Bristle patterning in Drosophila

Bioessays. 1991 Dec;13(12):633-40. doi: 10.1002/bies.950131203.


The 5000 bristles that protrude from the cuticle of a Drosophila adult function as either mechanosensors or chemosensors, and they are arranged in surprisingly intricate patterns. Development of the patterns appears to involve five stages: (1) establishment of a coordinate system of 'positional information'; (2) partitioning of the epidermis into areas where bristles either can or cannot originate; (3) selection of one or more bristle mother cells within each permissible area; (4) suppression of bristle development in the neighborhood of each mother cell; and (5) differentiation of the mother cell to produce four or more descendant cells, each of which forms part of the bristle apparatus. Some of the genes that control these events participate in more than one stage, and others play key roles in seemingly unrelated developmental pathways, including embryonic neurogenesis, body segmentation, and sex determination.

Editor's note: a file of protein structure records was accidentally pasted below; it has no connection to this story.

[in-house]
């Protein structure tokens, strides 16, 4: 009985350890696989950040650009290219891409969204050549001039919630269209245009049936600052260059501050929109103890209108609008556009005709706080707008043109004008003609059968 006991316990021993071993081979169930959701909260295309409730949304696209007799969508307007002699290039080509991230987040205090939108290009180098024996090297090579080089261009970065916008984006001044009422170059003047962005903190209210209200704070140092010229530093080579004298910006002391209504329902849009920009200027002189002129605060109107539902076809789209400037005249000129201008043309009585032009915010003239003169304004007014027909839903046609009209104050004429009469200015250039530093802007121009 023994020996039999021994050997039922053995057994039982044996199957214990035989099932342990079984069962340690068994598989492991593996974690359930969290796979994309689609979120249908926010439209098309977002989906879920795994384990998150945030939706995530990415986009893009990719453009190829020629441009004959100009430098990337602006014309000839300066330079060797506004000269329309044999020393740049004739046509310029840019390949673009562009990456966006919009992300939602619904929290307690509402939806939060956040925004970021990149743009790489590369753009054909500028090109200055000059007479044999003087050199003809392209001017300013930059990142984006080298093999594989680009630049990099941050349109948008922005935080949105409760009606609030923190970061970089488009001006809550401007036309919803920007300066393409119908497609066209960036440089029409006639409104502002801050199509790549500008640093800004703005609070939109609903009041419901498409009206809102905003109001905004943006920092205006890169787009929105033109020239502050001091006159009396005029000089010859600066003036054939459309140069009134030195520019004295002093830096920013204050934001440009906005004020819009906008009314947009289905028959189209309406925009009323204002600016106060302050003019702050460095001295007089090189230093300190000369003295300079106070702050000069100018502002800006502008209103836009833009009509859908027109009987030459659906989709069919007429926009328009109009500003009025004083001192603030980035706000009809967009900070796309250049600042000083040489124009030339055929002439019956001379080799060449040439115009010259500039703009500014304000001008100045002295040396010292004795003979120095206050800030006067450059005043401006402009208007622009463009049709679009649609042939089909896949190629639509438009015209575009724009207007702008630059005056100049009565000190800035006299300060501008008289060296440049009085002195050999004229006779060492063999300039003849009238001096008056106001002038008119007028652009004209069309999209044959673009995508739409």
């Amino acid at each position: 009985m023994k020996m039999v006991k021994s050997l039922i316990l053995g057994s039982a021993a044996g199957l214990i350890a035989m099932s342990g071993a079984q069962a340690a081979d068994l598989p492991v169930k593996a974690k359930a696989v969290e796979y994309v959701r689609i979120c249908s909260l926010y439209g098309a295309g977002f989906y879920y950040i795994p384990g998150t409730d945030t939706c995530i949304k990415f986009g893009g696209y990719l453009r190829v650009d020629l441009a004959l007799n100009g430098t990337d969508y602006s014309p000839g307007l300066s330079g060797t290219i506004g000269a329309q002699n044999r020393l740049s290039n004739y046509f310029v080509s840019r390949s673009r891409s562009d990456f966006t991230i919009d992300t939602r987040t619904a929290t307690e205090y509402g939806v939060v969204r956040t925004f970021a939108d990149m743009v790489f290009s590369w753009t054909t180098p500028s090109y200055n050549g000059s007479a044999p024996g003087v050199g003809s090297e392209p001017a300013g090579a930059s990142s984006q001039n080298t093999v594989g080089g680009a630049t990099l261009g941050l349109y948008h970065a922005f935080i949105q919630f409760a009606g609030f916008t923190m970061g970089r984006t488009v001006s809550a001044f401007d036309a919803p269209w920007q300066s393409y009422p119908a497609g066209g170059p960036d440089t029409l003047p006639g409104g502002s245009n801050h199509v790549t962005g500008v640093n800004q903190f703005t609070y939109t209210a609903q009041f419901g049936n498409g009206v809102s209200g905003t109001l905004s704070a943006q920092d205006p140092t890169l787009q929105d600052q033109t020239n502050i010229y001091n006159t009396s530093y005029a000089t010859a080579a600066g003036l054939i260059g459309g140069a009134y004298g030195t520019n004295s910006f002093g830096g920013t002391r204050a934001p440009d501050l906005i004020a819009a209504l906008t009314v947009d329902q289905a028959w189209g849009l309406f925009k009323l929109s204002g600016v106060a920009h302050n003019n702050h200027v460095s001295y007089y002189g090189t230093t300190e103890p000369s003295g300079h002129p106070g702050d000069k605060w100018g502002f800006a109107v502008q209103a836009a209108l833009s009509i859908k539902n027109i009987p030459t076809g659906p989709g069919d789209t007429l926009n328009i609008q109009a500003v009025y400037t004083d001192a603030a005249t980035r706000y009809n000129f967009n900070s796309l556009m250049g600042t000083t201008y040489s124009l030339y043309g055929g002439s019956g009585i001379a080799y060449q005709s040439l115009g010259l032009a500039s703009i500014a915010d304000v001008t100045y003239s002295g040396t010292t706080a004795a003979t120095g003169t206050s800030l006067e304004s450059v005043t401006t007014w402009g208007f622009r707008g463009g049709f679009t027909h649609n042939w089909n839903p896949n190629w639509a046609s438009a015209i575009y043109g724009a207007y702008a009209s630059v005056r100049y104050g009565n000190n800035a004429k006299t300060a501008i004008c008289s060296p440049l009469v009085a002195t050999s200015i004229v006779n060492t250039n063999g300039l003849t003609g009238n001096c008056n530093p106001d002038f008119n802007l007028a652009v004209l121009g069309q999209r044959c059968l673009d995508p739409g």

Publication types

  • Review

MeSH terms

  • Animals
  • Cell Differentiation / genetics
  • Drosophila / embryology*
  • Gene Expression Regulation
  • Skin / embryology